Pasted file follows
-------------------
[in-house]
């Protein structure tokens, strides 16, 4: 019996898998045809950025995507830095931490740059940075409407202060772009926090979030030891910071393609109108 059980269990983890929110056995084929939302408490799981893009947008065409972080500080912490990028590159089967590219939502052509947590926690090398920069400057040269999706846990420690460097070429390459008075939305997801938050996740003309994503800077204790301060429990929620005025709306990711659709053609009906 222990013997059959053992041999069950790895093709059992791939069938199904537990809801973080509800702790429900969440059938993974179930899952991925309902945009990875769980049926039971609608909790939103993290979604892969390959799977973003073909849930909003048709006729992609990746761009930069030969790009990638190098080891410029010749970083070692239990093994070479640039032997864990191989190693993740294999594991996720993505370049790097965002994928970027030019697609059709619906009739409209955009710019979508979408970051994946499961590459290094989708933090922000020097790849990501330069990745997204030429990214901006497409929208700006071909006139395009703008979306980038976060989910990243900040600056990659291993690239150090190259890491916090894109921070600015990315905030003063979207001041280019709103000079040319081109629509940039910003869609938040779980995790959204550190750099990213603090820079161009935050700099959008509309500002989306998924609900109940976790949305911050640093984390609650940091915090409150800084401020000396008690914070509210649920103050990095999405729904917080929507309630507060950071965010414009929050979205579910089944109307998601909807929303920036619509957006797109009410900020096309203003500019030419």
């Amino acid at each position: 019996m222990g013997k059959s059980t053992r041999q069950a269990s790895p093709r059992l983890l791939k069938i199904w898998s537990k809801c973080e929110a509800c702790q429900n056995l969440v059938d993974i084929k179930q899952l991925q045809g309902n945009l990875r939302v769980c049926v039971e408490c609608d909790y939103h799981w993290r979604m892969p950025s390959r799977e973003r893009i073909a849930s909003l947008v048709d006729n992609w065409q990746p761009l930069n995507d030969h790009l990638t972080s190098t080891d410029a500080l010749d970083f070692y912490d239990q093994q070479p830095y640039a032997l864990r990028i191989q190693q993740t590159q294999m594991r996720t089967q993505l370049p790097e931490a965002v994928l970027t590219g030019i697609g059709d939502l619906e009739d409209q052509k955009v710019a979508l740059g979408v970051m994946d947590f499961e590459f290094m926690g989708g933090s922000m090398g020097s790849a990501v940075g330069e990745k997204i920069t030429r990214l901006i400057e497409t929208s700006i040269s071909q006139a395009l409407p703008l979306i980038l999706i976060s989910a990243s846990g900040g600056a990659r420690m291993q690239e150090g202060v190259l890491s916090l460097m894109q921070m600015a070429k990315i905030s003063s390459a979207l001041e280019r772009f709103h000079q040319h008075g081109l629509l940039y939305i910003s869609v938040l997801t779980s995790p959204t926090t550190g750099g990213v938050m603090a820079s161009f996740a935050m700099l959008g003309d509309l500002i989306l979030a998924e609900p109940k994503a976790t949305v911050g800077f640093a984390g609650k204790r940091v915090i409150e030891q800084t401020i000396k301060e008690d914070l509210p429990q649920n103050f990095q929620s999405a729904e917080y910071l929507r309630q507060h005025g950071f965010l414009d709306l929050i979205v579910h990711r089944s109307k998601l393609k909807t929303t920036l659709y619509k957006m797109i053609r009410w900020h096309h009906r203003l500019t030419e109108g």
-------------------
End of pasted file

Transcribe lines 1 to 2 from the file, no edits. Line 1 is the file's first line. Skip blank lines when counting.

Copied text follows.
[in-house]
């Protein structure tokens, strides 16, 4: 019996898998045809950025995507830095931490740059940075409407202060772009926090979030030891910071393609109108 059980269990983890929110056995084929939302408490799981893009947008065409972080500080912490990028590159089967590219939502052509947590926690090398920069400057040269999706846990420690460097070429390459008075939305997801938050996740003309994503800077204790301060429990929620005025709306990711659709053609009906 222990013997059959053992041999069950790895093709059992791939069938199904537990809801973080509800702790429900969440059938993974179930899952991925309902945009990875769980049926039971609608909790939103993290979604892969390959799977973003073909849930909003048709006729992609990746761009930069030969790009990638190098080891410029010749970083070692239990093994070479640039032997864990191989190693993740294999594991996720993505370049790097965002994928970027030019697609059709619906009739409209955009710019979508979408970051994946499961590459290094989708933090922000020097790849990501330069990745997204030429990214901006497409929208700006071909006139395009703008979306980038976060989910990243900040600056990659291993690239150090190259890491916090894109921070600015990315905030003063979207001041280019709103000079040319081109629509940039910003869609938040779980995790959204550190750099990213603090820079161009935050700099959008509309500002989306998924609900109940976790949305911050640093984390609650940091915090409150800084401020000396008690914070509210649920103050990095999405729904917080929507309630507060950071965010414009929050979205579910089944109307998601909807929303920036619509957006797109009410900020096309203003500019030419």